In country in which they are not much hunted, deer may walk about rather freely in the daytime; and they do this in any case when there are sharp changes in the weather, as, for example, when a heavy snowstorm sets in. But in North America, where the wild deer is hunted in practically every locality, it has become a creature of the night. To me it appears that there is a rather remarkable resemblance between the deer and the rabbit—and the similarity does not end with the possession by each of a white tail. They come forth at about the same hour. They feed during the same period; they eat practically the same things. The manner in which they take their food is almost ludicrously similar. A rabbit frequently rears up to reach his food; so does a deer. And it is a startling thing to see a ten-point buck ap « parently in the act of climbing a tree; I have measured crop-pings that a stag had made from a young birch seven and a half feet from the ground. In the manner in which they bed down for the day, crouch warily upon the approach of an enemy, and bound away when the suspense can be stood no longer, the deer and the rabbit are alike. So too are their manoeuvres when pursued. Like a cottontail, a whitetail will make an explosive, an amazing break for liberty; then shortly thereafter will stop to listen, will skulk into cover, will steal along craftily a few yards farther, will stand in a palpitant listening posture; and, if long pursued, will always have a tendency to return at length to the place whence it had been started. In every one of these particulars the rabbit acts precisely like the deer. A buck-rabbit is a miniature stag.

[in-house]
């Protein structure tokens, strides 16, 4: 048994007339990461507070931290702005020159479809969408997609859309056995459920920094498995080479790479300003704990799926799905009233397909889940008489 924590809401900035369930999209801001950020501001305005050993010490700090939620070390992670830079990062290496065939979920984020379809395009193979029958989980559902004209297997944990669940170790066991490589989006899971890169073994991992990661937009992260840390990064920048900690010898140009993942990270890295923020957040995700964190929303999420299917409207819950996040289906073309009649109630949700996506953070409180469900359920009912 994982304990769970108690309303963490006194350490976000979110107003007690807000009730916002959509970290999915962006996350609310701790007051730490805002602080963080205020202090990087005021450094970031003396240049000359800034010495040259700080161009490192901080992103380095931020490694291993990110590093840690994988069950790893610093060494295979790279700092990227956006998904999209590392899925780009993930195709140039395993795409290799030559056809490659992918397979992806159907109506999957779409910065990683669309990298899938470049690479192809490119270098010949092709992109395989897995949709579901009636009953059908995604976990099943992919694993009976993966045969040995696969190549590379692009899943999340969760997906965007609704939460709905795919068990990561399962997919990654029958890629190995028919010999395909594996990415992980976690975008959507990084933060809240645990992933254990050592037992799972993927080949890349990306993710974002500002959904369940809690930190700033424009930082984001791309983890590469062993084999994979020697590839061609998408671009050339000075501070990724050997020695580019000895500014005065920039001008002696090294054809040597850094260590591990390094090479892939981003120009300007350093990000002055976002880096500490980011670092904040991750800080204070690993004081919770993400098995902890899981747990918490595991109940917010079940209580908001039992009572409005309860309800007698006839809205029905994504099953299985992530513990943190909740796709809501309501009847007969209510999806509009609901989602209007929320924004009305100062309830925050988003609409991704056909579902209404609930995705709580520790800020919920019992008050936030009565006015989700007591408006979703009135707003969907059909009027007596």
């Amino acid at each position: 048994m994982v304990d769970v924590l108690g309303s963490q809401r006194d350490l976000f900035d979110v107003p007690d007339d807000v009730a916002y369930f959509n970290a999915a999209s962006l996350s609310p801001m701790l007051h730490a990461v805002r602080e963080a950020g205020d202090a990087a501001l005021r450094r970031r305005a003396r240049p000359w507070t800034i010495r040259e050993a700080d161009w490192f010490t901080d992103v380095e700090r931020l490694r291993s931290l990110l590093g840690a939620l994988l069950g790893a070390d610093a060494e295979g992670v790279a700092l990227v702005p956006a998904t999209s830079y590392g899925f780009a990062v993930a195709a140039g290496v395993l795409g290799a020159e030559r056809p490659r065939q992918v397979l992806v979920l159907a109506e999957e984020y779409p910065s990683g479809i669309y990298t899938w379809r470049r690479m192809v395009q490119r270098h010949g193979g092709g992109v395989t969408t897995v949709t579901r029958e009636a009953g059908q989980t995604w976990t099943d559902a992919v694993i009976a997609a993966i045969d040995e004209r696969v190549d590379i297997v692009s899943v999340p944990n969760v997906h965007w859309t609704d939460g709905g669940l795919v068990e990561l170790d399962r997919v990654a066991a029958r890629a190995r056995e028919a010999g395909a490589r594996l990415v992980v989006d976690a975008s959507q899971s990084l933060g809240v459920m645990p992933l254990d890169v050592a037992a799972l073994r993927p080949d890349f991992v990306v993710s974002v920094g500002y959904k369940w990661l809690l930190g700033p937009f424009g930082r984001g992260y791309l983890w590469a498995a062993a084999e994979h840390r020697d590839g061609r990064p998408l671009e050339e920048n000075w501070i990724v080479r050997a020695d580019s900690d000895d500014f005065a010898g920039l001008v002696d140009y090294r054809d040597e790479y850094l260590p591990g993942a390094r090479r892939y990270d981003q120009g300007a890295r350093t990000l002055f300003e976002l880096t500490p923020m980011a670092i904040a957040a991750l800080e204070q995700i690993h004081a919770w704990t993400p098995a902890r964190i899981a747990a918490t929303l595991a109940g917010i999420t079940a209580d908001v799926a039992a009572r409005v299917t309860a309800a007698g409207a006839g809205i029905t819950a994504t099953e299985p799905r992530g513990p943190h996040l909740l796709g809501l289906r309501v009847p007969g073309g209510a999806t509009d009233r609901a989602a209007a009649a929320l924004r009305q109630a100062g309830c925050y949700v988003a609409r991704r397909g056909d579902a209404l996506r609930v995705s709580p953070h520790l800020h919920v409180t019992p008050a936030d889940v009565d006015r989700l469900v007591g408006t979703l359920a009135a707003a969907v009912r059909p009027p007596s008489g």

Watching for deer at night is truly a fascinating business. I used to see many other creatures from my platform, but the deer were by far the most interesting. Let us say that it is eleven o’clock. The white moon is now high above the purple pines, flooding the sandy arena before me with pearly radiance. Occasionally, from the distant plantation settlements I can hear the bark of a dog; now a barred owl hoots from the riverbank; a wandering flock of teal speeds by over the forest, their wings making thin music. But the deer, though they are so comparatively larger, and though they are coming through the brush, are far less noisy than the teal. From observations made scores of times, I am rather sure that, under ordinary conditions, a wild turkey makes as much noise as a deer in moving about; indeed, a flock of turkeys can be exceedingly boisterous. But a deer, unless crashing away, from a pursuer, is perhaps the most quiet animal in all the world for his size. Though five deer are about to emerge from the forest-greenery into the amphitheatre below my lookout-post, I am not sure of their coming. I think I hear a halting sedulous brushing aside of the dewy myrtles; possibly the slight cracking of a dry twig that has been stepped upon. Of course, these deer are traveling in an ancient animal-path, with a wet sandy bottom; and doubtless they know every foot of it. Nevertheless their approach is characteristic: they softly reconnoitre, doing as much pausing as advancing. What is it they so dread in these woods whence their natural enemies, panthers and wolves, have been removed at least a century ago? It is Man they fear.